Certainly, we’ve all heard the term micromanagement. It probably sounds about as good to you as brussel sprouts do to most of our stomachs. Yuck! Some of our worst employment experiences since our teen years are probably tied to a manager who tried to micromanage you in some way. Some project customers can be that way as well. And those experiences are probably tied to our worst – or at least most stressful – project lead experiences.
But what about macro-management? Have you heard of that term before? Macro management is defined as a management style where you give your employees control and autonomy over their work. Instead of telling team members what to do, macro-managers provide the context team members need to prioritize and execute their high-impact work. This management style can increase trust, engagement, and ownership of your team.
Basically, the micromanager tells their team members what to do, while the macro-manager teaches their team what to do and lets them execute. Give them the tools and let them be creative and trust the work will get done while being available to help and encourage. What’s the difference? One is oppressive and the other encourages loyalty and career growth.
Since macro-management is a hands-off approach, it helps employees grow and learn through teaching and gives them autonomy in their work – thus learning different ways to succeed that will stick with them for the rest of their careers. Give a man a fish and he eats for a day. Teach him how to fish and he eats for a lifetime. That’s the plan with macro-management.
How do we do this thing called macro-managing? In this article, we will go over a few helpful tips and strategies.
1) Properly Delegate Work
Giving people the right tasks that fit their skill sets or even go slightly above their skill sets allows them to be challenged and grow. Through this planning and delegation and challenge macro managers can help their team members to gain more rewards for their work and grow into more responsible and leadership-focused positions.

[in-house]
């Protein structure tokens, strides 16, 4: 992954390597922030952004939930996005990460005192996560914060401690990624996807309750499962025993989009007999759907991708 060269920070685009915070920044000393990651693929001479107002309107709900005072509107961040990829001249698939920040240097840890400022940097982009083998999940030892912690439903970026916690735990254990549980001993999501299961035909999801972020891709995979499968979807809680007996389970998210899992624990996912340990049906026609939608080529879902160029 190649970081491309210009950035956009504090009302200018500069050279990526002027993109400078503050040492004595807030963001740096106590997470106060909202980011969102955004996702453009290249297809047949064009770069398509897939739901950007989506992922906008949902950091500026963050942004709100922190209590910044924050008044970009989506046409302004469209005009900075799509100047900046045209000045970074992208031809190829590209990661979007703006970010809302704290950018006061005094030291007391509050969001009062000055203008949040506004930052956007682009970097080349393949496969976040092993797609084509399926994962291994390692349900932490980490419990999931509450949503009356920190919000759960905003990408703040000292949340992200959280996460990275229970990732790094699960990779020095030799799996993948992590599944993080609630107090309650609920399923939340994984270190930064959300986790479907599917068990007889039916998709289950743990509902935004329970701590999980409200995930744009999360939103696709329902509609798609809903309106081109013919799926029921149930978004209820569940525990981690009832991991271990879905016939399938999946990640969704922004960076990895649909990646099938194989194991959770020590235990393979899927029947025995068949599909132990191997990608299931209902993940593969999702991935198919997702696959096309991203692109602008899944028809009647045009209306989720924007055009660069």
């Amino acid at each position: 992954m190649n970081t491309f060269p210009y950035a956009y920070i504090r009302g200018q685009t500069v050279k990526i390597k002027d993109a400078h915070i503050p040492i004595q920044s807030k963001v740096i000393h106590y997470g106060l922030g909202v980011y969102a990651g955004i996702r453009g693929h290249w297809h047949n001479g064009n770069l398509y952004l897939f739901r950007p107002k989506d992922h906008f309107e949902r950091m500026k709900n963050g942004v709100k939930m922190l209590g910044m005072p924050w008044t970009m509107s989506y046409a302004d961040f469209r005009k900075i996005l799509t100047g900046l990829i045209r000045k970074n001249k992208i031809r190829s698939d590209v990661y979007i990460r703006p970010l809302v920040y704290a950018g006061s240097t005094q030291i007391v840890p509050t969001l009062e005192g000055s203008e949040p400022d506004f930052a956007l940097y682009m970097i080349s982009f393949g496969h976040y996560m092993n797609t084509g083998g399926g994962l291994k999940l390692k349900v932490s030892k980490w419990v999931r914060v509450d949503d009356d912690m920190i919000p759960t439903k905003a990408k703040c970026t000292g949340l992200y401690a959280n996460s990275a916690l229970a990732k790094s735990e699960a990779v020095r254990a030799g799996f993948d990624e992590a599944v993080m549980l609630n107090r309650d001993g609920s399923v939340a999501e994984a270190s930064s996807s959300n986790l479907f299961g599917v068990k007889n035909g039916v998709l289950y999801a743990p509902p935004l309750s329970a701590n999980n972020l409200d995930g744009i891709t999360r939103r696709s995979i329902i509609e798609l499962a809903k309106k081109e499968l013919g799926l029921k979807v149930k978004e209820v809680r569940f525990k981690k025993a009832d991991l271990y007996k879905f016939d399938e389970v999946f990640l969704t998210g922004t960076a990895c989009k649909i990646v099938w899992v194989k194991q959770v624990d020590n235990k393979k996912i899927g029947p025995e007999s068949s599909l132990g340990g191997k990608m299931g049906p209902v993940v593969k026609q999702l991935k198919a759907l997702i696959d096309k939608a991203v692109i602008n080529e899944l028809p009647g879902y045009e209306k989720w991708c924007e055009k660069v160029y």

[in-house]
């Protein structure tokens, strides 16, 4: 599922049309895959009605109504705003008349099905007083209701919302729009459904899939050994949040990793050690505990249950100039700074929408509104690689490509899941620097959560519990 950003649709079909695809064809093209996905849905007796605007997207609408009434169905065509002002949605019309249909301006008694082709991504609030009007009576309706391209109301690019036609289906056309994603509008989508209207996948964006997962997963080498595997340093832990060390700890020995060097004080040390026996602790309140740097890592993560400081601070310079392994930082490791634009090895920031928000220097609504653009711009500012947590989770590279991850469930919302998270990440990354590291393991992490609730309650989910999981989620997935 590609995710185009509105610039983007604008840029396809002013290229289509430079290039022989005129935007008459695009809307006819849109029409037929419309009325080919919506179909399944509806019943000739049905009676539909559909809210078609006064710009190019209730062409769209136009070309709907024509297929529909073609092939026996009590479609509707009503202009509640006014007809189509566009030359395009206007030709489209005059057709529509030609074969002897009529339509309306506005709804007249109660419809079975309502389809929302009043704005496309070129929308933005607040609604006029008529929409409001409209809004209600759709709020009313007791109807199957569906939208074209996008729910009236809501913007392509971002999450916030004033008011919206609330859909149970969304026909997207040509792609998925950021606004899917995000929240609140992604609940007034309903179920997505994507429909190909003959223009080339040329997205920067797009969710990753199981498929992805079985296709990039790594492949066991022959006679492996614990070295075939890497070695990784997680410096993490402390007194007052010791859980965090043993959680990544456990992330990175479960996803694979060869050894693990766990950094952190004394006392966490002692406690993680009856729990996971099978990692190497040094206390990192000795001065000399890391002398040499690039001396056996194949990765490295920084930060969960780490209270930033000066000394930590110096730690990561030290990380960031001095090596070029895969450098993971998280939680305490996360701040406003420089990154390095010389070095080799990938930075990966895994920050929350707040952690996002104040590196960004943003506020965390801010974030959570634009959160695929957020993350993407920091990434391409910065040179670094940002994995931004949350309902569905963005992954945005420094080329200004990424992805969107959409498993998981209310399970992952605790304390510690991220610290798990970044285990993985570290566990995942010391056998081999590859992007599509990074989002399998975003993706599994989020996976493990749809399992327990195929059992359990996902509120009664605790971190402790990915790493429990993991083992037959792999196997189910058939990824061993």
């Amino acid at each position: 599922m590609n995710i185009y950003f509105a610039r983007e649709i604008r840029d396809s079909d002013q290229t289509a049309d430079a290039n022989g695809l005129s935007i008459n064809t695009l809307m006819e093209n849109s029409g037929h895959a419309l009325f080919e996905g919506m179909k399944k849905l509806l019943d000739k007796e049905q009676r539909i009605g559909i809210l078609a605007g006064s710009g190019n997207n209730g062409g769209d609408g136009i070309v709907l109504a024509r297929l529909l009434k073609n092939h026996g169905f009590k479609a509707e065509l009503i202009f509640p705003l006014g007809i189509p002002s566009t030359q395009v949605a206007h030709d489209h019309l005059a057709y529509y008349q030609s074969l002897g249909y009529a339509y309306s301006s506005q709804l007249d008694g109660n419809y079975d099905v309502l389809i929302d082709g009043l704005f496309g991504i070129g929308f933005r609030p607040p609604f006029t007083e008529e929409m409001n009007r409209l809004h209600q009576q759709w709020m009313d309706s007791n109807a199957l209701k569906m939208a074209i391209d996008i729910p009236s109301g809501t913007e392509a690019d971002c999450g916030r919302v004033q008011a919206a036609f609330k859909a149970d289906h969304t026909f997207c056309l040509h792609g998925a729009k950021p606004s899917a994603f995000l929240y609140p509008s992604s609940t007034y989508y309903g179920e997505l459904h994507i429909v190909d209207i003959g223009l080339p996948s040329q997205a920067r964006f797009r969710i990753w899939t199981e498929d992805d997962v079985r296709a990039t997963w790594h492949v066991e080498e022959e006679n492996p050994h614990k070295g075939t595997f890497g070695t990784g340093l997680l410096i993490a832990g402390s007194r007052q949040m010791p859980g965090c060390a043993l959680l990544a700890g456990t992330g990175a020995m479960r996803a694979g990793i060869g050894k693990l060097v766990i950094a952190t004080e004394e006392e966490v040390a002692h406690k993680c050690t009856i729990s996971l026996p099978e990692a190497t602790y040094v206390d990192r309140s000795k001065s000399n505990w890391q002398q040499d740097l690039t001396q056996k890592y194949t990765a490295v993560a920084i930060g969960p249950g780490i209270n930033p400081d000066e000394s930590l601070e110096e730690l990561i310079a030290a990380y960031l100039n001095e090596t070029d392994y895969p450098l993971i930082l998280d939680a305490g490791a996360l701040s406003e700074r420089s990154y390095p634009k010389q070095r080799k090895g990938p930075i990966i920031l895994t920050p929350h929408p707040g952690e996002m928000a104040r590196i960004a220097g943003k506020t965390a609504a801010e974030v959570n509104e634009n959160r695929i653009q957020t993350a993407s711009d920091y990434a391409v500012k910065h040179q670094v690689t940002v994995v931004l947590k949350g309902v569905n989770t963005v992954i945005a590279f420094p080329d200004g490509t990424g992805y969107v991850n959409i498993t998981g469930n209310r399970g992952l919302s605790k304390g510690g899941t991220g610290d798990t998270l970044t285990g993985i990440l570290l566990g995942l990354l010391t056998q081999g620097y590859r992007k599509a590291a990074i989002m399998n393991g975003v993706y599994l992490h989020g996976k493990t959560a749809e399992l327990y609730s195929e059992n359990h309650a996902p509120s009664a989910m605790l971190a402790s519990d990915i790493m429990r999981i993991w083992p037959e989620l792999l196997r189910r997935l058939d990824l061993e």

2) Turn Over Control
Similar to delegating work – show your team that you need them and value them as team members. If you do everything with a “I can just do it better myself” attitude no one wins. Turning over control to important tasks and decisions will help them become better leaders and help your PMO and PM infrastructure become more successful at delivering on projects.
3) Be a Good Example
Lead by example. You’ve heard of that one before – right? Show them how to do it and then let them do it. Standing over your team is no way to manage them. You perform, they perform. And a few failures along the way never hurt anyway – that is human nature and it’s how we learn.
4) Set Goals and Help Layout a Roadmap
Set goals for the PMO and the team. Help them reach those goals by making them useful, reachable goals but also challenging and make them more challenging as you go along. It takes effort to be a macro managing manager of a team, but the end result is worth it.
5) Trust, trust, trust
We can’t say it enough. If you can’t trust that your team can do their job then you need to reconsider why. You hired these individuals or they were assigned to your team because they are good, they have qualified skills, and most likely, they know what is expected of them. Now let them. Let them figure out how to get a job done. Let them learn along the way and grow. And let them have their successes and hopefully few failures. Trust they will get their assigned work done.
Pros and Cons of Macro-Management
As stated, the act of macro managing, if done well, can help a team grow, learn, and succeed. Trusting them to do their jobs well builds confidence and trust. The team grows career-wise to become better project leaders and helps the PMO take on challenging projects successfully.
What’s the downside? It is not easy. It requires more long-range thinking from the manager who is practicing it. More planning. Possibly more stress. New managers may not be used to this style of management. Also, it’s not great for short-term results. It’s a long-range plan, but in the end, it should be worth it.
If you are looking for the best possible outcome for your projects, PMO and team then you can see there are huge benefits with the macro-management way. It is a long-term strategy fix. And it’s not a concept that is easy to jump into as it is more human nature to want to micromanage or jump in and do it yourself. Teaching and trusting are the keys to its success.